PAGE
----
Per Gudmundonson: “The chant, that aims itself specifically against Jews and not against the State of Israel, is common in the Middle East. That it occurs together with Hamas flags is to be expected.
Hamas is an anti-Semitic organization that refers to Protocols of the Elders of Zion in its charter. This is surely well-known also for those who do not speak Arabic.
…Lars Ohly said its too bad that the “strong grass root protests against Israel is connected with violence and antisemitism”. Afterwards the Left Party has been proved wrong when it comes to the riots.
They shut their eye when it comes to the antisemitism. In the party statement they said that the riots destroyed a completely peaceful and calm manifestation”.
Ohly should explain how he means that slogans and rhymes that explicitly threatens the expulsion and slaughter of Jews, are “peaceful and calm” criticism of Israel.
The proof that Scandinavians are, not only prone to anti-Semitism, but increasingly blind or in denial about the phenomenon, is overwhelming. Regardless of whether it’s coming from politicians or their supporters, the attitude is the same, a highly illogical resentment towards the world’s only Jewish state, which is done under the guise of “legitimate criticism towards Israel”, though that “criticism” contains all the attributes of classic anti-Semitism. KGS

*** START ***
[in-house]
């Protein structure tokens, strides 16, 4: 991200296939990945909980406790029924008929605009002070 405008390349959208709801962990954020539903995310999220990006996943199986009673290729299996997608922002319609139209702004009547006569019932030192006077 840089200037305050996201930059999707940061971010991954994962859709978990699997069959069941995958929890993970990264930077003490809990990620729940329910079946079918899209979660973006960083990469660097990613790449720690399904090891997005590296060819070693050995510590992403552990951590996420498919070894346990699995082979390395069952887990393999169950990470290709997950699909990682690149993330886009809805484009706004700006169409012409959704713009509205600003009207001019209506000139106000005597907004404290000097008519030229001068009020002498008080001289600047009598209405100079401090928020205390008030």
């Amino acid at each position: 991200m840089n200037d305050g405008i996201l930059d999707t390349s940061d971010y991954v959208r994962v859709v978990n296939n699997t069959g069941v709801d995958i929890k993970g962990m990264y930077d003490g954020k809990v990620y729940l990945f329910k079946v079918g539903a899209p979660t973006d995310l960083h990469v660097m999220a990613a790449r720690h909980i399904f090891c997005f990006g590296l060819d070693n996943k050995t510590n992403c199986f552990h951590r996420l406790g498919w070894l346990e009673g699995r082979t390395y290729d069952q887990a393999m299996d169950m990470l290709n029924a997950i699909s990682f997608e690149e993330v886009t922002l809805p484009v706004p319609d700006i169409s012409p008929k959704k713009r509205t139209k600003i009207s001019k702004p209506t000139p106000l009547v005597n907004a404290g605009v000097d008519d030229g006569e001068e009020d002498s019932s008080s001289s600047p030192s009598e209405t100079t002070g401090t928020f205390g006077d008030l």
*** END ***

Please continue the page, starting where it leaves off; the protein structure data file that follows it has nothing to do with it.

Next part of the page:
UPDATE: Norwegians in denial. H.Burgan comments: “claim that the political main stream or society at a whole has become more anti-Semitic is not justified.” […] ” if anyone should have any question with regards to whether any one could survive politically in Norway being an Anti-Semite the answer is a quite clear; No.It would be a political suicide for any politician, wanting to be taken seriously, to associate him or her self with any demonstration pertaining to any kind of Anti-Semitic or otherwise racist behaviour. “
Tundra Tabloids: But the argumentation is rendered moot due to the Norwegian political and media elite’s denial that their criticism could in fact, contain ancient anti-Semitic motiffs. Their criticism of Israel, which is far worse than in Finland, is both illogical, as well as superficial, which places far more demands upon Israel than they are willing to place upon themselves or any other Western power.
In fact, the TT will go further on to add, that, the Norwegians expect the Jewish state to behave more Christian-like than the Christian states are willing to behave themselves in a similar situation. The hypocricy is striking, and the more the Norwegians open their mouths, the more the hold themselves open for justified ridicule in the international arena. Please keep the comments coming, this is really getting interesting.